The Fresh Loaf

News & Information for Amateur Bakers and Artisan Bread Enthusiasts

Honey Question

Janknitz's picture

Honey Question

I'm entering a challah baking contest this weekend.  I plan to use Rose Levy Beranbaum's Challah with Sourdough recipe (on her website, not in her book) which is what I bake all of the time.  That challah has a wonderful flavor and texture. 

I don't particularly like a sweet challah and one of the things I like about this challah is that it's not overly-sweet.  But I know I will be up against many sweet challahs, as most recipes tend to be too sweet for my tastes.  My kids complain all the time that my challah is not as sweet as others' and they prefer it to be sweeter. 

 Unfortunately, I don't have time to experiment and make multiple batches.  I usually make a round braided challah, but found out yesterday that the rules require a simple three-strand braided challah.  So I can't use any of the ones I already have in my freezer and won't have enough time to get my stiff starter up to the volume needed to make more than one loaf. 

The recipe I use has 60 grams of honey to 424 grams of flour (plus 75 to 85 grams of stiff starter).  I'm thinking of increasing the honey by 50% to 90 grams,  or perhaps something in between 60 and 90 grams.  Will that be too sweet?  Will the increase in honey affect the texture of the challah at all?  Should I make any adjustments to the rest of the formula to compensate for the effects of more honey?

pmccool's picture


You might also want to try Beth Hensperger's Sweet Vanilla Challah.  It only has 1/2 cup of sugar to 6 or 7 cups of flour, which is well below the icky-sweet range.  The kicker is the addition of the vanilla, which amps up the perceived sweetness of the small amount of sugar in the recipe.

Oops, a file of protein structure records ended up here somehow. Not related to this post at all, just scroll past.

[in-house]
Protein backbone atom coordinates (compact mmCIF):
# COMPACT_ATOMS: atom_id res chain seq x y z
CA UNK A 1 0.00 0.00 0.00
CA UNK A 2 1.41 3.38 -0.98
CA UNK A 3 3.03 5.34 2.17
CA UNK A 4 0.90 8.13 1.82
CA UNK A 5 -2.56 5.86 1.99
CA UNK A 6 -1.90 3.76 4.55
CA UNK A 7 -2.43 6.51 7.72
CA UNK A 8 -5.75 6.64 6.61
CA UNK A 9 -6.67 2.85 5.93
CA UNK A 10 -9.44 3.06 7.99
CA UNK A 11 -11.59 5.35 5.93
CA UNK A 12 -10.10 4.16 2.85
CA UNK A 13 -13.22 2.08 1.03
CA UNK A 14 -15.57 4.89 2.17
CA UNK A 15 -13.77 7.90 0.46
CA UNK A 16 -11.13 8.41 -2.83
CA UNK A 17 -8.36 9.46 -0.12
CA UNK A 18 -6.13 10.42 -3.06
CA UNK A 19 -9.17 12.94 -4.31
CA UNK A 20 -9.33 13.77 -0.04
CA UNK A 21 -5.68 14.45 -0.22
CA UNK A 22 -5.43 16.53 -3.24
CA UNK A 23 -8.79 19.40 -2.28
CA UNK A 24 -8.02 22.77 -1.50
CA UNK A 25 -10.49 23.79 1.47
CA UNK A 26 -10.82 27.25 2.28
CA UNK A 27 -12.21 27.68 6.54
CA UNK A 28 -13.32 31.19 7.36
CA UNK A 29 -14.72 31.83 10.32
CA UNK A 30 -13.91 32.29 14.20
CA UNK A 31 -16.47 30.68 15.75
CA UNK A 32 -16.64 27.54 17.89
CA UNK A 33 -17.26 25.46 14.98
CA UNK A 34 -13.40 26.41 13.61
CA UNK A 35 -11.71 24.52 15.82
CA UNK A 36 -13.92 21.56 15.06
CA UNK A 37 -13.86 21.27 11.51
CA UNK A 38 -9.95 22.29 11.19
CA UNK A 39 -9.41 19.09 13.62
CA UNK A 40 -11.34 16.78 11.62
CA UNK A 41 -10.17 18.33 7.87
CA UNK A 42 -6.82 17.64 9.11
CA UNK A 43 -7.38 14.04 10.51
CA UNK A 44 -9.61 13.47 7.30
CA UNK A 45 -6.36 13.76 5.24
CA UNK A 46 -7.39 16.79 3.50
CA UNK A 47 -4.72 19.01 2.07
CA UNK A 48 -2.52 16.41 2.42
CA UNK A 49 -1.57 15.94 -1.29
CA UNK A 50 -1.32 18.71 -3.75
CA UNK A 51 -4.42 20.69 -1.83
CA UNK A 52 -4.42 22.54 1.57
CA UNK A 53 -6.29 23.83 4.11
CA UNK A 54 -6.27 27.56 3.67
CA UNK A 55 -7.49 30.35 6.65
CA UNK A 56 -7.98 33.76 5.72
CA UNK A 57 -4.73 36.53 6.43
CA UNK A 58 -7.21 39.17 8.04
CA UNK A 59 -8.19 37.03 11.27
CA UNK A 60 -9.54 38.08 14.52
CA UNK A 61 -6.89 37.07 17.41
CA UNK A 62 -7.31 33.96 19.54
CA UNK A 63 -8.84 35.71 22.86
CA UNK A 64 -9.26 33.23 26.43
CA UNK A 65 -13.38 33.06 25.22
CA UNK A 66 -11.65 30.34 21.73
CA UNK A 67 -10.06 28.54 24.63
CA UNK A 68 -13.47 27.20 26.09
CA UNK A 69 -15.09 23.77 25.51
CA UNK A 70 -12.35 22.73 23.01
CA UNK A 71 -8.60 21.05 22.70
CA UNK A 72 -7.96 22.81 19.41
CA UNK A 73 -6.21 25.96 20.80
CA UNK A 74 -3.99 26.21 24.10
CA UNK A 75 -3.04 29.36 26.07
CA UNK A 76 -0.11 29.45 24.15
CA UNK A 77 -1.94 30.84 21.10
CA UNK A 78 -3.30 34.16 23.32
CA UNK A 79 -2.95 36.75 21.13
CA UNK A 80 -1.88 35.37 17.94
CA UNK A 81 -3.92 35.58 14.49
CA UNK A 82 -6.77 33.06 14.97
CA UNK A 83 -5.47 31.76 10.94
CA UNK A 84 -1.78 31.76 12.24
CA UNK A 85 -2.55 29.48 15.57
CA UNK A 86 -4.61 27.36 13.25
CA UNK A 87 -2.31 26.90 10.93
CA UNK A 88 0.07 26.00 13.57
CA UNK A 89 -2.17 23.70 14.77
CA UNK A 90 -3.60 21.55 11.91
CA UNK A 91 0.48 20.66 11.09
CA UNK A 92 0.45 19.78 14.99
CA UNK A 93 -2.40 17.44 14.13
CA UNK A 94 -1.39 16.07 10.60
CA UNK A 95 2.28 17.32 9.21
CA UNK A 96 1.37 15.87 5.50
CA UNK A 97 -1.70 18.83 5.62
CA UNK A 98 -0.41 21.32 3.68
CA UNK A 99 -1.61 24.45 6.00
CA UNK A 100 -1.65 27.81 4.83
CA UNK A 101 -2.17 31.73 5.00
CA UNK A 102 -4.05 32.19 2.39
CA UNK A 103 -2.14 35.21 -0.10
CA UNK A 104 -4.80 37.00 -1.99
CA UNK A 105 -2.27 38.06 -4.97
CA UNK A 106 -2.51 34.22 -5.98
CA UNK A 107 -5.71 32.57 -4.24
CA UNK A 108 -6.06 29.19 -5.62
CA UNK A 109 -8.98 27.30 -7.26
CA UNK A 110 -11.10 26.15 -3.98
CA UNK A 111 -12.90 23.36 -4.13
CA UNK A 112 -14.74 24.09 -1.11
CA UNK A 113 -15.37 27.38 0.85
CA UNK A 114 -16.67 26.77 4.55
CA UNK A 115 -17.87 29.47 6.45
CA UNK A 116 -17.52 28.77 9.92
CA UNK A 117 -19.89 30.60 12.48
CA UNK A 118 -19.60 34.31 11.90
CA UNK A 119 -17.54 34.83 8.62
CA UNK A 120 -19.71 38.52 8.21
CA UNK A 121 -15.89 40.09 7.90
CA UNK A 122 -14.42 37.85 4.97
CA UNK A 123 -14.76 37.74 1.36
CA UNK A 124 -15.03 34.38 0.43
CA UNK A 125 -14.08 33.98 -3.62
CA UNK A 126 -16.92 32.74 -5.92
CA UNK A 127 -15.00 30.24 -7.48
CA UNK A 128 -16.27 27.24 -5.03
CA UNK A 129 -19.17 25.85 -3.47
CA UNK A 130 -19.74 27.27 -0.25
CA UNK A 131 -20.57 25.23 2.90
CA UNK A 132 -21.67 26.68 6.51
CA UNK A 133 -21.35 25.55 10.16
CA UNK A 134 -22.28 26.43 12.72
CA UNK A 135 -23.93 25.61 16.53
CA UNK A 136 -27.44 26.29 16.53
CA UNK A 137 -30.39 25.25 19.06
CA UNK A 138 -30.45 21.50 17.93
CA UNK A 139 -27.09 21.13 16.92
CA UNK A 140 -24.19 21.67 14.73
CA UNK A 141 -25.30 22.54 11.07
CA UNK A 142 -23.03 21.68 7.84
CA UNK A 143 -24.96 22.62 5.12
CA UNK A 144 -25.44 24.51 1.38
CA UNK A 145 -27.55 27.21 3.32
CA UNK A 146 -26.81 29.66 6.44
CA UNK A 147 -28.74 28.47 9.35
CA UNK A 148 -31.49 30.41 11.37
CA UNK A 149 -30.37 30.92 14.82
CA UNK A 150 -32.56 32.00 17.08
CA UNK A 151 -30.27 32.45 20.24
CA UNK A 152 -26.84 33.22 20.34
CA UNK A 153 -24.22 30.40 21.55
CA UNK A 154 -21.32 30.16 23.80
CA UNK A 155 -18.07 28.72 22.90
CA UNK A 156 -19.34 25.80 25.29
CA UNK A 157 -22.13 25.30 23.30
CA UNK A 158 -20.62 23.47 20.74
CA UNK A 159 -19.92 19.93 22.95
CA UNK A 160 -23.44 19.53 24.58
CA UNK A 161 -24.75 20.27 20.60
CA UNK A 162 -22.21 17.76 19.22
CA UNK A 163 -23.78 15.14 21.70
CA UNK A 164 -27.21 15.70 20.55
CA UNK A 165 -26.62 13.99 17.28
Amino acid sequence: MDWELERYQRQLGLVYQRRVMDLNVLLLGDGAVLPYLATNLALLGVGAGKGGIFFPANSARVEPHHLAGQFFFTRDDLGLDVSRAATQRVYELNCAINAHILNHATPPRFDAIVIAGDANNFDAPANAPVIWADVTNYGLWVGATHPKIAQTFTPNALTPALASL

Note that the recipe only uses volume measurements, not weights.


Janknitz's picture

My kids did, though.  I felt it had a sort of chemical taste, perhaps becuase my vanilla was not of great quality.  It was a beautiful challah, though, and my kids devoured it.  And it had a divine smell!

rainwater's picture

Don't fix it if it isn't broke.   Stay with your personal tastes and proven results.  It's not about winning, but about presenting your effort.  Maybe after tasting all those sweet challahs, they will find your challah refreashing.....Also, why tamper with something that may throw off the delicate flavor of your natural yeasted challah? 

ericjs's picture

Hear hear!

dmsnyder's picture

Hi, Jan.

Funny you should ask!

I'm not the challah maven you are, but, as it happens, I just made Maggie Glezer's Sourdough Challah for the first time today. (It's delicious, by the way!) 

Glezer's recipe calls for 60 gms of honey with 400 gms of flour. She points out that sugar above 12% interferes with yeast, and this is more of an issue with wild yeast than with commercial yeast. Therefore, she prescribes less sugar/honey in sourdough challah than in yeasted challah.

For what it's worth (which is a lot, to me), my wife, like you, doesn't care for challah usually, because it's too sweet and too eggy for her. She actually liked this sourdough challah.

 The subtle sweetness of the honey and the tang of the sourdough play off each other delightfully - much nicer than I expected. I think I've just added a 47th bread to my list of favorites. <sigh>

So, anyway, get my wife drafted as a judge in your challah competition, and you're a sure winner.


Janknitz's picture

Our challah tonight was really "just right" IMHO, and I don't think I will monkey with the honey.  I make 4 small challahs once a month and freeze them, so we just have to pull one out of the freezer Friday mornings to thaw in time for our Shabbat dinner.  

RLB's sourdough challah is actually leavened with commercial yeast--the sourdough is there to act more like a pate fermente to condition the dough rather than leaven or flavor the challah.  It does give the bread a beautiful texture.  

Now I'm curious about Maggie Glezer's sourdough challah.  Guess that will have to go on my list ;o)